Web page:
July 15, 2016
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Published: July 14, 2016
By: Nicole Kalil
To view the article online, visit: http://gofbw.com/blog?id=983.
The Florida Department of Corrections has recognized the value that faith-based programs bring to inmates and has designated certain facilities and dorms as “faith and character-based.”
Kim Riley, chief of Bureau of Readiness and Community Transition, said the programs are designed to reduce recidivism and disciplinary infractions and promote pro-social behaviors.
During 2014-15, 12,000 inmates were enrolled in one of the programs.
Riley said there is a “family-like atmosphere” in the dorms, as inmates engage in programs aimed at helping them learn to function properly within a community, repair family and marital relationships and make healthy choices, among other things.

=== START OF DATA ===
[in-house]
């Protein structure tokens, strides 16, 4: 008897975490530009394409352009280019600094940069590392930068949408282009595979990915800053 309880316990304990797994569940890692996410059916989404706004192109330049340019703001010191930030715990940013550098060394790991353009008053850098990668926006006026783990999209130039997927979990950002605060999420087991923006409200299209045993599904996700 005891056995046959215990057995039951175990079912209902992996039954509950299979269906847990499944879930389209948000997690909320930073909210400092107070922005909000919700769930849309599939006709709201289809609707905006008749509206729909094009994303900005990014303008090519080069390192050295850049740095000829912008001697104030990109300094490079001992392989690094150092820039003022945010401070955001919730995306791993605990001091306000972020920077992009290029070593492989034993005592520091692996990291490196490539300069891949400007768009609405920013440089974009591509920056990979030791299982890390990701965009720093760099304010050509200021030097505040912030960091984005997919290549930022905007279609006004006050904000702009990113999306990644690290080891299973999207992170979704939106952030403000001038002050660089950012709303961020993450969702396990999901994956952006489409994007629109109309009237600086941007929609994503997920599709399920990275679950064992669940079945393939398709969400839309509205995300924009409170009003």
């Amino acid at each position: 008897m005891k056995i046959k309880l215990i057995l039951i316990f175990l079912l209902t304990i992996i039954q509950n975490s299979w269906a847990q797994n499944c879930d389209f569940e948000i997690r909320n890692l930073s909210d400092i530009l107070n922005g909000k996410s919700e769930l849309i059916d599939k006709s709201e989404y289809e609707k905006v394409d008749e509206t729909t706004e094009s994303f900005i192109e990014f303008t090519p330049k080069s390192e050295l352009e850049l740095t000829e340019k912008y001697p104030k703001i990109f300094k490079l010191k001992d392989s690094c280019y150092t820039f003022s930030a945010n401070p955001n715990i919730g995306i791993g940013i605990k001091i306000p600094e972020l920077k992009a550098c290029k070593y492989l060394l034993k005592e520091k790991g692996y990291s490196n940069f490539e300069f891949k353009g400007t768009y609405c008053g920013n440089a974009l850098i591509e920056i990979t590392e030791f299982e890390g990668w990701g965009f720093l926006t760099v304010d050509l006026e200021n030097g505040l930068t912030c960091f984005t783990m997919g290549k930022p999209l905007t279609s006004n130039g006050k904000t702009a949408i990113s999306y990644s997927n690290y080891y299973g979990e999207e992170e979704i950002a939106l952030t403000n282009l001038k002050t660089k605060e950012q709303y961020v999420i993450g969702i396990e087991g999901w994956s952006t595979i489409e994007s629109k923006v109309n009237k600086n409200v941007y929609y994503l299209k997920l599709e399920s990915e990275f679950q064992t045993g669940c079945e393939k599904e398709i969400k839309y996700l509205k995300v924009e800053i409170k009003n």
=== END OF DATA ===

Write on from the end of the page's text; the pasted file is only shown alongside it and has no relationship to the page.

Inmates also develop portfolios that include information like who they are and what they have accomplished, their goals and their level of employability. If inmates express a connection to a certain faith, they are encouraged to practice it and live out its tenets.
To find out more about the Florida Department of Corrections’ faith and character-based programs or to find out how you can become a volunteer, visit www.dc.state.fl.us.
Our Vision: "Inspiring success by transforming one life at a time."
As Florida's largest state agency, the Department of Corrections employs 24,000 members statewide, incarcerates approximately 98,000 inmates and supervises nearly 140,000 offenders in the community.